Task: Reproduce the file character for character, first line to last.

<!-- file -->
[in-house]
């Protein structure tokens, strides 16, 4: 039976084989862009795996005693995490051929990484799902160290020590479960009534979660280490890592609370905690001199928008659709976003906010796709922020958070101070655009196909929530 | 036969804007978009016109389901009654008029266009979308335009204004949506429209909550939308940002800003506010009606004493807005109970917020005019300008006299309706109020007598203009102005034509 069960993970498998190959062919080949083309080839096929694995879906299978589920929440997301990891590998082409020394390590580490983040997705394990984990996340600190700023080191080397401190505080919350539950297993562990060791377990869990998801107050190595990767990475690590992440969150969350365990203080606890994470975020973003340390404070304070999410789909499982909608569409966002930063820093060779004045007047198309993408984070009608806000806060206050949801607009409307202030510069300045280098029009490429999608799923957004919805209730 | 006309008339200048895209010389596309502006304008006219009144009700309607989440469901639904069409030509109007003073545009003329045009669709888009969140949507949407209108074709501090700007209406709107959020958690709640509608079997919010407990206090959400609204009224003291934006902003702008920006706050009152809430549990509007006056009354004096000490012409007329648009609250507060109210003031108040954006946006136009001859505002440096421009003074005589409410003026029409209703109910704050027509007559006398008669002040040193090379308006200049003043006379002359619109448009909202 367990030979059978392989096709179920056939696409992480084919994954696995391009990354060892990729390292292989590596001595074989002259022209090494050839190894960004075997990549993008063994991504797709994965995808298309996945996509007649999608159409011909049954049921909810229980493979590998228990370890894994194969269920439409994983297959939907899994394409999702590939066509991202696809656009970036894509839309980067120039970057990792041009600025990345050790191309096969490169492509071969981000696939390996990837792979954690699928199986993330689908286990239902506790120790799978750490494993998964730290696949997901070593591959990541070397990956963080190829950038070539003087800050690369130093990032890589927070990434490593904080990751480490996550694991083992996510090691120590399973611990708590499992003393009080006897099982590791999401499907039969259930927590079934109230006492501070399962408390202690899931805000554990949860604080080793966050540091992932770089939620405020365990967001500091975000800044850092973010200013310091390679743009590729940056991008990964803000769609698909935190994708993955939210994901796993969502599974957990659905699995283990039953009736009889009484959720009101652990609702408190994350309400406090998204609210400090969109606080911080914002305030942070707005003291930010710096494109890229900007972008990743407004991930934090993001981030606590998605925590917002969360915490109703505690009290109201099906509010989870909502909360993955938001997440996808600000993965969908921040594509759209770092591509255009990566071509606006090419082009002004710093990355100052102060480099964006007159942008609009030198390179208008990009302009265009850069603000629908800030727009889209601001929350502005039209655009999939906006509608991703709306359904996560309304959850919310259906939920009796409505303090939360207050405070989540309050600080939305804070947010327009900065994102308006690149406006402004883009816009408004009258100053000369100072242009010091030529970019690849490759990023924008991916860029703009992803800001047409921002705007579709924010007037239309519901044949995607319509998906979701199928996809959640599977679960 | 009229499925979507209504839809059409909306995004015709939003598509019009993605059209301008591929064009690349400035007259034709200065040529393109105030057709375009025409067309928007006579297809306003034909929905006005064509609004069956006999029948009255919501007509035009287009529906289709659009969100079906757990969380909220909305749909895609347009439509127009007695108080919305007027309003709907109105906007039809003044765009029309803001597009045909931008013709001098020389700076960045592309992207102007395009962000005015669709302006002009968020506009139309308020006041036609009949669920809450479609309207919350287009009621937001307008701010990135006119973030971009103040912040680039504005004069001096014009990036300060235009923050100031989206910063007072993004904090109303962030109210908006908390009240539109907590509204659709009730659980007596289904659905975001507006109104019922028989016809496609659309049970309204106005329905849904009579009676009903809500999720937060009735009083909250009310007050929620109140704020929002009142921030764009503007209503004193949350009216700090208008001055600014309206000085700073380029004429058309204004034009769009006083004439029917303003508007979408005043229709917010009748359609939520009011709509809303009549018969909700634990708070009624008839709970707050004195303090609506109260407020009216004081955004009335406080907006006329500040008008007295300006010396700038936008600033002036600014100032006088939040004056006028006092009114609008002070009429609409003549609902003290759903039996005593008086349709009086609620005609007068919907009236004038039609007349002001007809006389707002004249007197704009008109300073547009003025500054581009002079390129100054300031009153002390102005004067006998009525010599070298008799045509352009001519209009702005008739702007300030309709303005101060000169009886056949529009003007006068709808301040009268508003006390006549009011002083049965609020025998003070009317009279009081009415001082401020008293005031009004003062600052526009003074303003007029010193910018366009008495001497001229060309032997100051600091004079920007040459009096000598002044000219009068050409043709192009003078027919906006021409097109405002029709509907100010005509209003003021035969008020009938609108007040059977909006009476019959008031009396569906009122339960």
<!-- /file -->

[in-house]
């Protein structure tokens, strides 16, 4: 039976084989862009795996005693995490051929990484799902160290020590479960009534979660280490890592609370905690001199928008659709976003906010796709922020958070101070655009196909929530 | 036969804007978009016109389901009654008029266009979308335009204004949506429209909550939308940002800003506010009606004493807005109970917020005019300008006299309706109020007598203009102005034509 069960993970498998190959062919080949083309080839096929694995879906299978589920929440997301990891590998082409020394390590580490983040997705394990984990996340600190700023080191080397401190505080919350539950297993562990060791377990869990998801107050190595990767990475690590992440969150969350365990203080606890994470975020973003340390404070304070999410789909499982909608569409966002930063820093060779004045007047198309993408984070009608806000806060206050949801607009409307202030510069300045280098029009490429999608799923957004919805209730 | 006309008339200048895209010389596309502006304008006219009144009700309607989440469901639904069409030509109007003073545009003329045009669709888009969140949507949407209108074709501090700007209406709107959020958690709640509608079997919010407990206090959400609204009224003291934006902003702008920006706050009152809430549990509007006056009354004096000490012409007329648009609250507060109210003031108040954006946006136009001859505002440096421009003074005589409410003026029409209703109910704050027509007559006398008669002040040193090379308006200049003043006379002359619109448009909202 367990030979059978392989096709179920056939696409992480084919994954696995391009990354060892990729390292292989590596001595074989002259022209090494050839190894960004075997990549993008063994991504797709994965995808298309996945996509007649999608159409011909049954049921909810229980493979590998228990370890894994194969269920439409994983297959939907899994394409999702590939066509991202696809656009970036894509839309980067120039970057990792041009600025990345050790191309096969490169492509071969981000696939390996990837792979954690699928199986993330689908286990239902506790120790799978750490494993998964730290696949997901070593591959990541070397990956963080190829950038070539003087800050690369130093990032890589927070990434490593904080990751480490996550694991083992996510090691120590399973611990708590499992003393009080006897099982590791999401499907039969259930927590079934109230006492501070399962408390202690899931805000554990949860604080080793966050540091992932770089939620405020365990967001500091975000800044850092973010200013310091390679743009590729940056991008990964803000769609698909935190994708993955939210994901796993969502599974957990659905699995283990039953009736009889009484959720009101652990609702408190994350309400406090998204609210400090969109606080911080914002305030942070707005003291930010710096494109890229900007972008990743407004991930934090993001981030606590998605925590917002969360915490109703505690009290109201099906509010989870909502909360993955938001997440996808600000993965969908921040594509759209770092591509255009990566071509606006090419082009002004710093990355100052102060480099964006007159942008609009030198390179208008990009302009265009850069603000629908800030727009889209601001929350502005039209655009999939906006509608991703709306359904996560309304959850919310259906939920009796409505303090939360207050405070989540309050600080939305804070947010327009900065994102308006690149406006402004883009816009408004009258100053000369100072242009010091030529970019690849490759990023924008991916860029703009992803800001047409921002705007579709924010007037239309519901044949995607319509998906979701199928996809959640599977679960 | 009229499925979507209504839809059409909306995004015709939003598509019009993605059209301008591929064009690349400035007259034709200065040529393109105030057709375009025409067309928007006579297809306003034909929905006005064509609004069956006999029948009255919501007509035009287009529906289709659009969100079906757990969380909220909305749909895609347009439509127009007695108080919305007027309003709907109105906007039809003044765009029309803001597009045909931008013709001098020389700076960045592309992207102007395009962000005015669709302006002009968020506009139309308020006041036609009949669920809450479609309207919350287009009621937001307008701010990135006119973030971009103040912040680039504005004069001096014009990036300060235009923050100031989206910063007072993004904090109303962030109210908006908390009240539109907590509204659709009730659980007596289904659905975001507006109104019922028989016809496609659309049970309204106005329905849904009579009676009903809500999720937060009735009083909250009310007050929620109140704020929002009142921030764009503007209503004193949350009216700090208008001055600014309206000085700073380029004429058309204004034009769009006083004439029917303003508007979408005043229709917010009748359609939520009011709509809303009549018969909700634990708070009624008839709970707050004195303090609506109260407020009216004081955004009335406080907006006329500040008008007295300006010396700038936008600033002036600014100032006088939040004056006028006092009114609008002070009429609409003549609902003290759903039996005593008086349709009086609620005609007068919907009236004038039609007349002001007809006389707002004249007197704009008109300073547009003025500054581009002079390129100054300031009153002390102005004067006998009525010599070298008799045509352009001519209009702005008739702007300030309709303005101060000169009886056949529009003007006068709808301040009268508003006390006549009011002083049965609020025998003070009317009279009081009415001082401020008293005031009004003062600052526009003074303003007029010193910018366009008495001497001229060309032997100051600091004079920007040459009096000598002044000219009068050409043709192009003078027919906006021409097109405002029709509907100010005509209003003021035969008020009938609108007040059977909006009476019959008031009396569906009122339960």